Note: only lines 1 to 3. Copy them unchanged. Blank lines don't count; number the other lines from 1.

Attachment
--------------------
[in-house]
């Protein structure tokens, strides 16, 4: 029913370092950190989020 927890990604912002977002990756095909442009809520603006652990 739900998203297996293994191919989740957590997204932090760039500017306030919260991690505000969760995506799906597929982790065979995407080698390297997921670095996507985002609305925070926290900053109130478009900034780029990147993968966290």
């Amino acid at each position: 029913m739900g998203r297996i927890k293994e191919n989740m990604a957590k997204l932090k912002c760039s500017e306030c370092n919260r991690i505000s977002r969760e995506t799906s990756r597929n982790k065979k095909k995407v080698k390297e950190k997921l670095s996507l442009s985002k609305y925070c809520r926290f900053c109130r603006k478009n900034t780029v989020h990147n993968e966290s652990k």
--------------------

[in-house]
């Protein structure tokens, strides 16, 4: 029913370092950190989020 927890990604912002977002990756095909442009809520603006652990 739900998203297996293994191919989740957590997204932090760039500017306030919260991690505000969760995506799906597929982790065979995407080698390297997921670095996507985002609305925070926290900053109130478009900034780029990147993968966290």
């Amino acid at each position: 029913m739900g998203r297996i927890k293994e191919n989740m990604a957590k997204l932090k912002c760039s500017e306030c370092n919260r991690i505000s977002r969760e995506t799906s990756r597929n982790k065979k095909k995407v080698k390297e950190k997921l670095s996507l442009s985002k609305y925070c809520r926290f900053c109130r603006k478009n900034t780029v989020h990147n993968e966290s652990k």